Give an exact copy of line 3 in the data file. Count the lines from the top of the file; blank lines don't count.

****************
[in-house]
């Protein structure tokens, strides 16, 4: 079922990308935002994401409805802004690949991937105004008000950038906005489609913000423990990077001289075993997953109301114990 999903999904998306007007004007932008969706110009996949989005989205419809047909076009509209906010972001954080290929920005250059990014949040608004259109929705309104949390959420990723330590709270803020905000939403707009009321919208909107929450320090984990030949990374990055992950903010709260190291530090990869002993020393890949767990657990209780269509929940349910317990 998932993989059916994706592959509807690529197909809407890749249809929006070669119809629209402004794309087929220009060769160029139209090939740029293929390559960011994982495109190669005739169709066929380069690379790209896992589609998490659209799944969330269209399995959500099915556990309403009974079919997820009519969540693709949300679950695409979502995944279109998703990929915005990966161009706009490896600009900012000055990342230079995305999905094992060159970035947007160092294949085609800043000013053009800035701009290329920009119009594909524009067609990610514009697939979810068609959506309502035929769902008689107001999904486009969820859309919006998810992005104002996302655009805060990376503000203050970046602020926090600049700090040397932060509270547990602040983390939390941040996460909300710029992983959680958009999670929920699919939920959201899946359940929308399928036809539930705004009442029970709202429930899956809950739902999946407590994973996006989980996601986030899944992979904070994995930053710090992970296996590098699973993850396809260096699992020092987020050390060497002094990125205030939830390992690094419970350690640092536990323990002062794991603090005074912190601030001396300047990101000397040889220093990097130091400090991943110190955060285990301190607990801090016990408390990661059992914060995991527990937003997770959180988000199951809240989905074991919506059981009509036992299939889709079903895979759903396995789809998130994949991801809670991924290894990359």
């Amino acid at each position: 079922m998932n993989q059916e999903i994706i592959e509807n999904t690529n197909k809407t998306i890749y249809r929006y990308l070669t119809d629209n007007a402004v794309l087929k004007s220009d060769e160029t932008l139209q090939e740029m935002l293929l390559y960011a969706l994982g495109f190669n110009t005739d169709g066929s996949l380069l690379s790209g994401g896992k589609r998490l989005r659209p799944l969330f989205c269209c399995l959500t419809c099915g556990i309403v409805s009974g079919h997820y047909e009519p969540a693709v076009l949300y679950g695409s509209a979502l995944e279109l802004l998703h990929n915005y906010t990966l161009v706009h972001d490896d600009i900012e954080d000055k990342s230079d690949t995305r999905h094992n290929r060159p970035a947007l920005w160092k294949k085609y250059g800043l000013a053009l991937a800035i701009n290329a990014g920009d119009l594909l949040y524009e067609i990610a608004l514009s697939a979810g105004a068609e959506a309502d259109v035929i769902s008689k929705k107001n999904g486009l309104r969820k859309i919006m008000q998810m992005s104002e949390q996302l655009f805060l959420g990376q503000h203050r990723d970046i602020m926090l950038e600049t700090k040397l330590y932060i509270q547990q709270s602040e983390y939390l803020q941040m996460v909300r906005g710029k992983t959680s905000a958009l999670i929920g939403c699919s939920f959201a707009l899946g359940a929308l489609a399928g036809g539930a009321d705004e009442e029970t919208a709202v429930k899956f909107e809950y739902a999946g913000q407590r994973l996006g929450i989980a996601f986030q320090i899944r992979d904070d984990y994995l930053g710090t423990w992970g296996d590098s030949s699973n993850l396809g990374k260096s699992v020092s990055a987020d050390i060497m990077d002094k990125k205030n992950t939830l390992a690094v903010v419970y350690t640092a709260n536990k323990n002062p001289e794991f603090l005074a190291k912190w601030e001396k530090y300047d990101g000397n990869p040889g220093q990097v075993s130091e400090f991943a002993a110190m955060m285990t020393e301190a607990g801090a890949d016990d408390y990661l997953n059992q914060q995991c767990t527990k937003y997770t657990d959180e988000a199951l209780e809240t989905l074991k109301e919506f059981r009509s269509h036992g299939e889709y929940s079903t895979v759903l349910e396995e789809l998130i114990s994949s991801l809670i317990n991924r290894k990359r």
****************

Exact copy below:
């Amino acid at each position: 079922m998932n993989q059916e999903i994706i592959e509807n999904t690529n197909k809407t998306i890749y249809r929006y990308l070669t119809d629209n007007a402004v794309l087929k004007s220009d060769e160029t932008l139209q090939e740029m935002l293929l390559y960011a969706l994982g495109f190669n110009t005739d169709g066929s996949l380069l690379s790209g994401g896992k589609r998490l989005r659209p799944l969330f989205c269209c399995l959500t419809c099915g556990i309403v409805s009974g079919h997820y047909e009519p969540a693709v076009l949300y679950g695409s509209a979502l995944e279109l802004l998703h990929n915005y906010t990966l161009v706009h972001d490896d600009i900012e954080d000055k990342s230079d690949t995305r999905h094992n290929r060159p970035a947007l920005w160092k294949k085609y250059g800043l000013a053009l991937a800035i701009n290329a990014g920009d119009l594909l949040y524009e067609i990610a608004l514009s697939a979810g105004a068609e959506a309502d259109v035929i769902s008689k929705k107001n999904g486009l309104r969820k859309i919006m008000q998810m992005s104002e949390q996302l655009f805060l959420g990376q503000h203050r990723d970046i602020m926090l950038e600049t700090k040397l330590y932060i509270q547990q709270s602040e983390y939390l803020q941040m996460v909300r906005g710029k992983t959680s905000a958009l999670i929920g939403c699919s939920f959201a707009l899946g359940a929308l489609a399928g036809g539930a009321d705004e009442e029970t919208a709202v429930k899956f909107e809950y739902a999946g913000q407590r994973l996006g929450i989980a996601f986030q320090i899944r992979d904070d984990y994995l930053g710090t423990w992970g296996d590098s030949s699973n993850l396809g990374k260096s699992v020092s990055a987020d050390i060497m990077d002094k990125k205030n992950t939830l390992a690094v903010v419970y350690t640092a709260n536990k323990n002062p001289e794991f603090l005074a190291k912190w601030e001396k530090y300047d990101g000397n990869p040889g220093q990097v075993s130091e400090f991943a002993a110190m955060m285990t020393e301190a607990g801090a890949d016990d408390y990661l997953n059992q914060q995991c767990t527990k937003y997770t657990d959180e988000a199951l209780e809240t989905l074991k109301e919506f059981r009509s269509h036992g299939e889709y929940s079903t895979v759903l349910e396995e789809l998130i114990s994949s991801l809670i317990n991924r290894k990359r």